4 major hurdles for Sprint, T-Mobile merger

A deal to combine the No. 3 and No. 4 carriers is just in the rumor phase at this point.

By Benzinga Dec 16, 2013 4:01PM
People walk by a T-Mobile store on April 12, 2013 in New York City (© Spencer Platt/Getty Images)By Tim Parker

On Friday, rumors began circulating that Sprint (S) was preparing a bid for small rival T-Mobile (TMUS).

Even if the rumors are true, it doesn't appear that Sprint would make an offer until sometime during the first half of 2014.

But a rumor that likely wouldn’t come to fruition until sometime next year was enough to send the stock nearly 9 percent higher on the day -- the largest one-day move for T-Mobile in more than one year.

The deal would combine the No. 3 and No. 4 carriers by revenue, leaving the combined company still holding onto the No. 3 spot.

If the deal took place, the combined company would still be relatively small by cell phone company standards. The new company would have roughly 57 million subscribers compared to Verizon's (VZ) 95 million and AT&T's (T) 72 million.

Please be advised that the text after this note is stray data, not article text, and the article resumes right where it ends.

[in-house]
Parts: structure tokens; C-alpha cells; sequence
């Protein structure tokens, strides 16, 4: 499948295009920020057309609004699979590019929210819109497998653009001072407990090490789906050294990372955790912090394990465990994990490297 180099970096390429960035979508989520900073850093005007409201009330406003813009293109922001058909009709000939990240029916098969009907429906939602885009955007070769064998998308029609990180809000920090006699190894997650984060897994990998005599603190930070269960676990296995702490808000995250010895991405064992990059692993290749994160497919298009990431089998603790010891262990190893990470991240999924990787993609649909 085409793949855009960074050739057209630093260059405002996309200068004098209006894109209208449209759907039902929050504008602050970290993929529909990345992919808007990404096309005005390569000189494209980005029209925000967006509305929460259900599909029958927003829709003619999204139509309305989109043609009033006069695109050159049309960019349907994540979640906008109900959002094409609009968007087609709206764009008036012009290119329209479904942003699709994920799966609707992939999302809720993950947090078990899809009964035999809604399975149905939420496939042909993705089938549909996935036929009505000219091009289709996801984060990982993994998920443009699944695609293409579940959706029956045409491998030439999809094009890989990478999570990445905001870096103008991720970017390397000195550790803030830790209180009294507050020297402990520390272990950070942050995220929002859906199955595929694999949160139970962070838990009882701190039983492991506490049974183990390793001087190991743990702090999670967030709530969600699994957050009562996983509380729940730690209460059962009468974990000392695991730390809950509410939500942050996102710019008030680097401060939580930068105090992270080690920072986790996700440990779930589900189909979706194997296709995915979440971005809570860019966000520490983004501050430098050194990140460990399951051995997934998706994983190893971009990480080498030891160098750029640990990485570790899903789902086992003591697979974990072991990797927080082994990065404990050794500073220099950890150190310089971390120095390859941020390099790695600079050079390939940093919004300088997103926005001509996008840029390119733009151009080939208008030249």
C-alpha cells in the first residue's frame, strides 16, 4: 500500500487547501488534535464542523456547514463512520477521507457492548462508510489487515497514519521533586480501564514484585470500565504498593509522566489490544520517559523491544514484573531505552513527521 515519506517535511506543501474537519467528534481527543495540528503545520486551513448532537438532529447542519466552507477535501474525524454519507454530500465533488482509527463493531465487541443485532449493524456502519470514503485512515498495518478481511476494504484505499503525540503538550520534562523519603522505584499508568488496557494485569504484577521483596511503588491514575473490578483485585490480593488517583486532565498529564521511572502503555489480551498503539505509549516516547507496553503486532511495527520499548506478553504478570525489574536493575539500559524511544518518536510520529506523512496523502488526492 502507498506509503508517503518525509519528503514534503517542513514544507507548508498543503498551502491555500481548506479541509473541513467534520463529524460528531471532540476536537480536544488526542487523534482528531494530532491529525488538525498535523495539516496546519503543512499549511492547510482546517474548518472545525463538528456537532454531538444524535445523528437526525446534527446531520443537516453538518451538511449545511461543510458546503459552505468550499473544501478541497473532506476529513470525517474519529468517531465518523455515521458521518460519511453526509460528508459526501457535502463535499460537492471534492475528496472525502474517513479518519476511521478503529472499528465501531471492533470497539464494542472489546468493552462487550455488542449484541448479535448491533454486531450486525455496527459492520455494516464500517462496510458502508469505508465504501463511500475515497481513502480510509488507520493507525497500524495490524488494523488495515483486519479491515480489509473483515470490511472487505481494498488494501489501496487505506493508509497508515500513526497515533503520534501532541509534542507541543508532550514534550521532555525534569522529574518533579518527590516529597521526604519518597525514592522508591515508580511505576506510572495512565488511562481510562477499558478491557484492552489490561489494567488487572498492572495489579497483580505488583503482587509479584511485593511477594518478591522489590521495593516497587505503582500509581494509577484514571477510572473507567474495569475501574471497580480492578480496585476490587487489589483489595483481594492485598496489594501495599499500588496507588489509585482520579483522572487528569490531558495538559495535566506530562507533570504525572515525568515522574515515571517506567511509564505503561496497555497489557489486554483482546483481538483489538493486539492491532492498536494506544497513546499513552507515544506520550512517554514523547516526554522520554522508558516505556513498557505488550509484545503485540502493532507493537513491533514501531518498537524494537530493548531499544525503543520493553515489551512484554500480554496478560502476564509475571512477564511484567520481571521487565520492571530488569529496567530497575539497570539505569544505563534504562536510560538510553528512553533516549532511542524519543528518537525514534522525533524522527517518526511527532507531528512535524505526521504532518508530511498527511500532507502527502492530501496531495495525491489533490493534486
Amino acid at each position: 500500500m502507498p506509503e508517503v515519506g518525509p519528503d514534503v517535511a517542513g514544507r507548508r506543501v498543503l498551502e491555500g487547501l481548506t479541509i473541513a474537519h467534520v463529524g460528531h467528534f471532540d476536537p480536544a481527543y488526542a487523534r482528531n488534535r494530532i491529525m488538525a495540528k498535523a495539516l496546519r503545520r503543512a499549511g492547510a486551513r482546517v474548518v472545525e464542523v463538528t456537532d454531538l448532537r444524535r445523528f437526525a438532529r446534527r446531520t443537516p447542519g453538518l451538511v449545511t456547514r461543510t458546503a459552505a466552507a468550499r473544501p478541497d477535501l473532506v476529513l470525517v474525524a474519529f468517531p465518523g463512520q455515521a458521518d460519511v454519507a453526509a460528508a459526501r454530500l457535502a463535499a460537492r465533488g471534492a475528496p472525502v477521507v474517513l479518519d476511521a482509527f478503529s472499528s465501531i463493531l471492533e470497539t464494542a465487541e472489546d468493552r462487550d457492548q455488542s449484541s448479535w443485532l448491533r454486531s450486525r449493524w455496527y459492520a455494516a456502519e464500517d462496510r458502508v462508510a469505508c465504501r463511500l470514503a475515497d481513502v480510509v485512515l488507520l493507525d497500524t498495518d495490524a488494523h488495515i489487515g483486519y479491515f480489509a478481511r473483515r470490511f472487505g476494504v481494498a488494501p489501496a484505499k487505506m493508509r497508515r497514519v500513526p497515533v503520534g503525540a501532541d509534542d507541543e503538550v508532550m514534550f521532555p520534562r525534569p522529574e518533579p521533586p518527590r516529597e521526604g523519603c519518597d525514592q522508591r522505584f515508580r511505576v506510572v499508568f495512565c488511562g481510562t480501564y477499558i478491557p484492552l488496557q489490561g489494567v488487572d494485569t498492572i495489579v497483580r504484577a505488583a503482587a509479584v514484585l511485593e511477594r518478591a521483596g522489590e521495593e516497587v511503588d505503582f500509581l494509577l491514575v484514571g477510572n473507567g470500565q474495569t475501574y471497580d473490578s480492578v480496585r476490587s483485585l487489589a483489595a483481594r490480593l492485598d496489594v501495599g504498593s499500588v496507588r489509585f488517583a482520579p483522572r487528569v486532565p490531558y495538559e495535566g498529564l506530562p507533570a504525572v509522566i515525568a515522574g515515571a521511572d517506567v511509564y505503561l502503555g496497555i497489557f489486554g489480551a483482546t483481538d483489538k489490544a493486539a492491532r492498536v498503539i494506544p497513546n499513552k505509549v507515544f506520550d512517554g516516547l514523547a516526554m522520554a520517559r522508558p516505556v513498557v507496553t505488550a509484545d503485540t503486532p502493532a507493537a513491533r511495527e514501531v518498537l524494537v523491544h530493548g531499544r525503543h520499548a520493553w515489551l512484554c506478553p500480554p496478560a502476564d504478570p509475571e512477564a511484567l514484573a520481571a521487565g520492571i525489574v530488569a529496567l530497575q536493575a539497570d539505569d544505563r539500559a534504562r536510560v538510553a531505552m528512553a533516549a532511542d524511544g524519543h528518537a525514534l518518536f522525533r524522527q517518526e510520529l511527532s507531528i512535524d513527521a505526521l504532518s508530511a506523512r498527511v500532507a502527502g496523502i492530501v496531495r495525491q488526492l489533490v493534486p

Still, even a company slightly more than half the size of the top carrier would have a tough time gaining regulatory approval along with other problems, according to a flurry of reports published over the weekend.

When AT&T tried to purchase T-Mobile, the Justice Department turned down the 

merger because of the lack of competition it could create.

With T-Mobile merging with MetroPCS earlier in the year and Softbank now owning 80 percent of Sprint, there has already been consolidation in the industry that would make a deal like this even more unlikely.

Deutsche Telekom owns a 67 percent stake in T-Mobile and, according to Bloomberg, could only sell its stake within 18 months of its acquisition of T-Mobile if an offer was made for the entire stake.

There are also technology issues.

Sprint runs a CDMA network similar to Verizon’s while T-Mobile's network GSM and HSPA+. If you’re not a cell phone techie, simply put, phones made for one network won’t work on the other meaning that a major investment into integrating the technologies is necessary.

Then there's the fact that both of these companies are small and a merger, while interesting from a financial markets perspective, still leaves a company that isn’t likely to gain a lot of ground against AT&T and Verizon. There's an Apple (AAPL)/Samsung-style duopoly in the U.S. cell space with AT&T and Verizon. Most people agree that it's not likely that any merger would so much to change that any time soon.

Disclosure: At the time of this writing, Tim Parker was long Apple and Verizon.

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